XGBoost or extreme gradient boosting is one of the well-known gradient boosting techniques(ensemble) having enhanced performance and speed in tree-based (sequential decision trees) machine learning algorithms. XGBoost was created by Tianqi Chen and initially maintained by the Distributed (Deep) Machine Learning Community (DMLC) group. It is the most common algorithm used for applied machine learning in competitions and has gained popularity through winning solutions in structured and tabular data. It is open-source software. Earlier only python and R packages were built for XGBoost but now it has extended to Java, Scala, Julia and other languages as well.

In this article, I’ll be discussing how XGBoost works internally to make decision trees and deduce predictions.

To understand XGboost first, a clear understanding of decision trees and ensemble learning algorithms is needed.

Difference between different tree-based techniques:

XGBoost falls under the category of Boosting techniques in Ensemble Learning. Ensemble learning consists of a collection of predictors which are multiple models to provide better prediction accuracy. In Boosting technique the errors made by previous models are tried to be corrected by succeeding models by adding some weights to the models.

**Basic Boosting Architecture:**

Unlike other boosting algorithms where weights of misclassified branches are increased, in Gradient Boosted algorithms the loss function is optimised. XGBoost is an advanced implementation of gradient boosting along with some regularization factors.

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**Features of XGBoost:**

- Can be run on both single and distributed systems(Hadoop, Spark).
- XGBoost is used in supervised learning(regression and classification problems).
- Supports parallel processing.
- Cache optimization.
- Efficient memory management for large datasets exceeding RAM.
- Has a variety of regularizations which helps in reducing overfitting.
- Auto tree pruning – Decision tree will not grow further after certain limits internally.
- Can handle missing values.
- Has inbuilt Cross-Validation.
- Takes care of outliers to some extent.

**XGBoost Algorithm**

Let’s look at how XGboost works with an example. Here I’ll try to predict a child’s IQ based on age. For any basic assumption in such statistical data, we can take the average IQ and find how much variance(loss) is present. Residuals are the losses incurred will be calculated after each model predictions.

CHILD’s AGE | CHILD’s IQ | RESIDUALS |

10 | 20 | -10 |

15 | 34 | 4 |

16 | 38 | 8 |

So the average of 20, 34, and 38 is 30.67 for simplicity let’s take it as 30. If we plot a graph keeping y-axis as IQ and x-axis as Age and then we can see the variance in points from the average mark.

At first, our base model(M0) will give a prediction 30. As from the graph, we know this model suffers a loss which will have some optimisation in the next model(M1). Model M1 will have input as age(independent features) and target as the loss suffered(variances) in M0. Until now it is the same as the gradient boosting technique.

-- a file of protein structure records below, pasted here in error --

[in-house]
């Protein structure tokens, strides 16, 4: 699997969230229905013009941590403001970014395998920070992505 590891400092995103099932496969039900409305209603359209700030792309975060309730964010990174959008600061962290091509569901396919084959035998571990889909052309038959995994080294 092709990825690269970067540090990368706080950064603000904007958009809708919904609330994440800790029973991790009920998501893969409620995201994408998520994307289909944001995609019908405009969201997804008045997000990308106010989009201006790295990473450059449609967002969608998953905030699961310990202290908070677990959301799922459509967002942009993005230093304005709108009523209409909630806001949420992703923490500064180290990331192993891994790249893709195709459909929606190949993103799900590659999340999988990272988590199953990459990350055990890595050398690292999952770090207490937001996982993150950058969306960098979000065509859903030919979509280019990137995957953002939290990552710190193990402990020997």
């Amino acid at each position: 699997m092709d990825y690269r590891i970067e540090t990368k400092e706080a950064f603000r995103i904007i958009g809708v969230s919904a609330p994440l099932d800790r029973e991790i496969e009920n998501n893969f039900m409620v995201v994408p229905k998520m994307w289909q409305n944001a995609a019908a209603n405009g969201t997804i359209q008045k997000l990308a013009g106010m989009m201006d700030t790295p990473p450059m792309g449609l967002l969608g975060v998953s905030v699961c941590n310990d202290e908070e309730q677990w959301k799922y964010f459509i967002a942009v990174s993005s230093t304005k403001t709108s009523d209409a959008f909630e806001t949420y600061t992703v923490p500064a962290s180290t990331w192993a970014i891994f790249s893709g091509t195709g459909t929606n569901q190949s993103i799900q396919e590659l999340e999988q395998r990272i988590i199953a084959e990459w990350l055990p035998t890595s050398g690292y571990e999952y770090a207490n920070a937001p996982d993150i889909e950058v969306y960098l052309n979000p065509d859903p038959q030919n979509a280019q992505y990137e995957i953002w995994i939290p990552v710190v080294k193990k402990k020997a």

For XGboost some new terms are introduced,

ƛ -> regularization parameter Ɣ -> for auto tree pruning eta -> how much model will converge

Now calculate the similarity score,

Similarity Score(S.S.) = (S.R ^ 2) / (N + ƛ)Here, S.R is the sum of residuals, N is Number of Residuals

`At first let's put `

**ƛ **=0, then Similarity Score = (-10+4+8)^2 / 3+0 = 4/3 = 1.33

Let’s make the decision tree using these residuals and similarity scores. I’ve set the tree splitting criteria as Age >10.

Again for these two leaves, we calculate the similarity scores which is 100 and 72.

After this, we calculate the

**Gain = S.S of the branch before split - S.S of the branch after the split.**

Gain = ( 100 + 72 ) – 1.3

Now we set our **Ɣ**, which is a value provided to the model at starting and its used during splitting. If Gain>Ɣ then split will happen otherwise not. Let’s assume that Ɣ for this problem is 130 then since the gain is greater than Ɣ, further split will occur. By this method, auto tree pruning will be achieved. The greater the Ɣ value more pruning will be done.

For regularization and preventing overfitting, we must increase the **ƛ **which was initially set to 0. But this should be done carefully as greater the **ƛ **value lesser the Similarity score, lesser the gain and more the pruning.

**New prediction = Previous Prediction + Learning rate * Output**

XGboost calls the learning rate as eta and its value is set to 0.3

For the 2nd reading(Age=15) new prediction = 30 + (0.3 * 6) = 31.8

The outcome is 6 is calculated from the average residuals 4 and 8.

New Residual = 34 – 31.8 = 2.2

Age | IQ | Residual |

10 | 20 | -7 |

15 | 34 | 2.2 |

16 | 38 | 6.2 |

This way model M1 will be trained and residuals will keep on decreasing, which means the loss will be optimized in further models.

**Conclusion**

XGboost has proven to be the most efficient Scalable Tree Boosting Method. It has shown outstanding results across different use cases such as motion detection, stock sales predictions, malware classification, customer behaviour analysis and many more. The system runs way faster on a single machine than any other machine learning technique with efficient data and memory handling. The algorithm’s optimization techniques improve performance and thereby provides speed using the least amount of resources.

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